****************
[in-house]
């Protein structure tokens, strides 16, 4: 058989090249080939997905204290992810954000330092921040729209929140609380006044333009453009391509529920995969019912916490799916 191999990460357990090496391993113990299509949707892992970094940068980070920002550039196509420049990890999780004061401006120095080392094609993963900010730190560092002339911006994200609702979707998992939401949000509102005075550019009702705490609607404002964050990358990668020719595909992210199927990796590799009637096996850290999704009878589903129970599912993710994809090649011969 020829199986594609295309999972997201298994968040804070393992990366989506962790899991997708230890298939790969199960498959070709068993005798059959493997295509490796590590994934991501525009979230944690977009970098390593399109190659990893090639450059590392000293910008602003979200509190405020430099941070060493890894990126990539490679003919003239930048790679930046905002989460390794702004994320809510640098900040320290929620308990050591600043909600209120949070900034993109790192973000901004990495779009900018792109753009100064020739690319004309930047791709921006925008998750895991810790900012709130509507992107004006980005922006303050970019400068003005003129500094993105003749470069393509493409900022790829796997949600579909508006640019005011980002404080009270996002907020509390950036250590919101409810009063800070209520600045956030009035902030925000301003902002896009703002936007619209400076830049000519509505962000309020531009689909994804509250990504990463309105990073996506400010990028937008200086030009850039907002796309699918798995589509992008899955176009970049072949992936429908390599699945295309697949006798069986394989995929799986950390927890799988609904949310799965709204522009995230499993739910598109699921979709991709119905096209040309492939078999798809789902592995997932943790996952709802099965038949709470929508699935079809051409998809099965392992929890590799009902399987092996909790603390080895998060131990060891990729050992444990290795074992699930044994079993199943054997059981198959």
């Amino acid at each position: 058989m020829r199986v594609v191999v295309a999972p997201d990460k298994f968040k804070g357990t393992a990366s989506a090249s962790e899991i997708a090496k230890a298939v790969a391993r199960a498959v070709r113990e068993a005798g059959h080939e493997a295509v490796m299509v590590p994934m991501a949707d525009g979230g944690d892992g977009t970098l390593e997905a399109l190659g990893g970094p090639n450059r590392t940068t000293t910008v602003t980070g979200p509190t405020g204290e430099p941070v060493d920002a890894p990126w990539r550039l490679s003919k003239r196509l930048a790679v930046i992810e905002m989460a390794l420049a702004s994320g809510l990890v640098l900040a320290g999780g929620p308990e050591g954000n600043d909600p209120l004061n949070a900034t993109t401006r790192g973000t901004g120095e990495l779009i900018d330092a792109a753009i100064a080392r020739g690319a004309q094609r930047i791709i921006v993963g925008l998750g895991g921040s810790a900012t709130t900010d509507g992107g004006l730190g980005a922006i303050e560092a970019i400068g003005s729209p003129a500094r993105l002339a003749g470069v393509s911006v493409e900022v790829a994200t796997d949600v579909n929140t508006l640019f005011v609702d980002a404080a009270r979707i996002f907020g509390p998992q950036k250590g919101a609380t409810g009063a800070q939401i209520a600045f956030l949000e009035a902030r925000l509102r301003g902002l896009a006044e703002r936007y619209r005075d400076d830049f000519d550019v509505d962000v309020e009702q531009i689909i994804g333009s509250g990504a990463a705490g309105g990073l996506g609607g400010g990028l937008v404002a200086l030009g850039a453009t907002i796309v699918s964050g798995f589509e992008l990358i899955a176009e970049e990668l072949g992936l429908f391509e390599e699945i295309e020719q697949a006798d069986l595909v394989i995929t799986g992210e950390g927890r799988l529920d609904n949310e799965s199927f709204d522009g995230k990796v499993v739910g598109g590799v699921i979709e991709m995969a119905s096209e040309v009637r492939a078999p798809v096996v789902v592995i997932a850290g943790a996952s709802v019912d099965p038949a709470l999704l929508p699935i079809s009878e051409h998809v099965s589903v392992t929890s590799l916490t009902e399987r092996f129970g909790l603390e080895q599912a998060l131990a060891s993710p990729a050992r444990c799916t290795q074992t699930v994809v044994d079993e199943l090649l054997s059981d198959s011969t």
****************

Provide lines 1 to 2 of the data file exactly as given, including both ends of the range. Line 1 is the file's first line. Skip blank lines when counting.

[in-house]
């Protein structure tokens, strides 16, 4: 058989090249080939997905204290992810954000330092921040729209929140609380006044333009453009391509529920995969019912916490799916 191999990460357990090496391993113990299509949707892992970094940068980070920002550039196509420049990890999780004061401006120095080392094609993963900010730190560092002339911006994200609702979707998992939401949000509102005075550019009702705490609607404002964050990358990668020719595909992210199927990796590799009637096996850290999704009878589903129970599912993710994809090649011969 020829199986594609295309999972997201298994968040804070393992990366989506962790899991997708230890298939790969199960498959070709068993005798059959493997295509490796590590994934991501525009979230944690977009970098390593399109190659990893090639450059590392000293910008602003979200509190405020430099941070060493890894990126990539490679003919003239930048790679930046905002989460390794702004994320809510640098900040320290929620308990050591600043909600209120949070900034993109790192973000901004990495779009900018792109753009100064020739690319004309930047791709921006925008998750895991810790900012709130509507992107004006980005922006303050970019400068003005003129500094993105003749470069393509493409900022790829796997949600579909508006640019005011980002404080009270996002907020509390950036250590919101409810009063800070209520600045956030009035902030925000301003902002896009703002936007619209400076830049000519509505962000309020531009689909994804509250990504990463309105990073996506400010990028937008200086030009850039907002796309699918798995589509992008899955176009970049072949992936429908390599699945295309697949006798069986394989995929799986950390927890799988609904949310799965709204522009995230499993739910598109699921979709991709119905096209040309492939078999798809789902592995997932943790996952709802099965038949709470929508699935079809051409998809099965392992929890590799009902399987092996909790603390080895998060131990060891990729050992444990290795074992699930044994079993199943054997059981198959």